Abril Hunter uses her research background to translate environmental science into public policy
By Kendall Cooper
When Abril Hunter was named a Truman Scholar this spring, it was the latest in a lengthy list of accolades the rising senior has earned since first arriving at Florida State University in 2019.
The scholarship recognizes those who carry the legacy of President Harry S. Truman’s dedication to public service and is the nation’s most prestigious fellowship for undergraduates interested in serving at local, state or federal levels. Hunter, an environmental science and public policy major, stands among 58 Truman Scholars chosen from a pool of 705 candidates nominated by 275 colleges and universities across the country who were chosen based on academic success, leadership accomplishments, and their potential for becoming change agents postgraduation.
“I am in awe to say that I am a 2022 Truman scholar,” said Hunter, who, in addition to her major through the Department of Earth, Ocean and Atmospheric Science, is also pursuing minors in urban and regional planning and social welfare.
Hunter’s desire to serve crystalized while she was in high school and heard about the lead-contaminated water in Flint, Michigan. Appalled to learn that the public-health crisis was happening just an eight-hour drive from her home in Belleville, Illinois, Hunter wanted to make a change.
“People are literally dying because of environmental injustices,” Hunter said. “Environmental science and helping people shouldn’t be politicized topics, or even up for debate.”
For her high school science fair, Hunter researched how lead pollutes water systems through biosorption and engineered bio-sand filters as a pollution remediation method. She presented this research at the International Science and Engineering Fair in Pittsburgh and the NAACP’s Afro-Academic, Cultural, Technological and Scientific Olympics in Detroit.
“I learned so much about the community impacted by the Flint water crisis through presenting my research in the same area,” Hunter said. “That passion for Flint shaped me, and it characterized my growth as a leader and a scientist.”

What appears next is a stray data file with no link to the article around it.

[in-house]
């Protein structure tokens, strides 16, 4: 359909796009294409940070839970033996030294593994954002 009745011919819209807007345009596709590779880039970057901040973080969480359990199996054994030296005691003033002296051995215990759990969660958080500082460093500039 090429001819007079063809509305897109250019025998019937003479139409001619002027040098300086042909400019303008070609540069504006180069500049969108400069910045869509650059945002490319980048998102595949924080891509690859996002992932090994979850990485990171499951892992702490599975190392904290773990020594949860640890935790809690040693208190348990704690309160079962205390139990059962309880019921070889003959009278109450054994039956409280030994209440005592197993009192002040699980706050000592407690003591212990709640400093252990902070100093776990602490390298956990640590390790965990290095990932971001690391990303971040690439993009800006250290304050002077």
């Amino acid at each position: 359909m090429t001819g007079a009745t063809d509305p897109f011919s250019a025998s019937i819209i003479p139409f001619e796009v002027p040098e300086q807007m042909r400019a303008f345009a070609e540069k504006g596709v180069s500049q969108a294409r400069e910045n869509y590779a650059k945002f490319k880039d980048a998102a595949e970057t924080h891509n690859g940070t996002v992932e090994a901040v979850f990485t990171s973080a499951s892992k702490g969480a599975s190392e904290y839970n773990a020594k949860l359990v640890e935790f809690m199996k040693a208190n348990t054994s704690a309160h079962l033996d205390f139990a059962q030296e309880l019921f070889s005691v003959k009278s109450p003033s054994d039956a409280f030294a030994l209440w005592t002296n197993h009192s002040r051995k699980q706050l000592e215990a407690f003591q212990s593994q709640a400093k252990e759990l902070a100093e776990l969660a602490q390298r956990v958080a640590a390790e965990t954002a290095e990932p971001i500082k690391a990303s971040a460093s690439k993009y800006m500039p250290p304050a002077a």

Hunter was drawn to FSU for its unique major in environmental science and policy, as well as the university’s capital city location, allowing her a front-row seat to the application of scientific research to public policy decisions. Additionally, she was one of 30 prospective first-year students to be selected in 2019 as a Presidential Scholar, the university’s preeminent undergraduate scholarship for four years of study.
Associate dean of the Division of Undergraduate Studies and director of FSU’s Office of National Fellowships Craig Filar first met Hunter when she applied for, and was accepted into, the Presidential Scholar scholarship, for which he is the program director.
“Abril’s passion for battling the systemic issues around racial inequity and the environment are rooted in her personal experiences, and she has honed her skills through years of meticulous, dedicated, and innovative service and research,” Filar said. “She will champion these causes throughout her career.”
Hunter’s more recent research projects explore the intersections of environmental science and public action. In 2020, she analyzed recycling messaging’s effectiveness across Florida through FSU’s Undergraduate Research Opportunity Program. She also investigated environmental science communication as an undergraduate research fellow at Washington University’s Tyson Research Center, in St. Louis, Missouri.
During her sophomore year, Hunter earned the Ernest F. Hollings Undergraduate Scholarship, distributed by the National Oceanic and Atmospheric Administration’s Office of Education. The scholarship includes two years of financial aid and a full-time, paid internship at a NOAA facility during the summer. She is currently a NOAA intern with the Virginia Institute of Marine Science, part of the College of William and Mary, and is studying signage at public-access sites within the area’s watershed.
“I’ve been part of research that reveals jarring realities like the disproportionate rates at which minorities are affected by environmental pollutants and toxins,” Hunter said. “However, that messaging isn’t always clearly communicated to legislators and everyday citizens.”
Beyond her research, Hunter is currently serving her first term as the 2021-22 student senate president. According to Filar, Hunter’s leadership as student senate president has been crucial to the effective running of an organization that requires clarity, assurance, understanding and intelligence.
“Abril is on the forefront of creating solutions at the intersection of two of the most pressing issues we are facing, climate change and racial inequity,” Filar said. “She approaches her work with intelligence, passion, and humility.”
Going forward, Hunter plans to attend graduate school for urban and regional planning, an issue she finds central to environmental science policy and community work, and ultimately pursue a career in environmental law and administration.
“I am forever grateful to FSU for the love it’s given me for leadership and public service,” Hunter said.
Kendall Cooper is pursuing a double major in media/communication studies and English with a concentration in editing, writing and media. She is set to graduate in May 2023.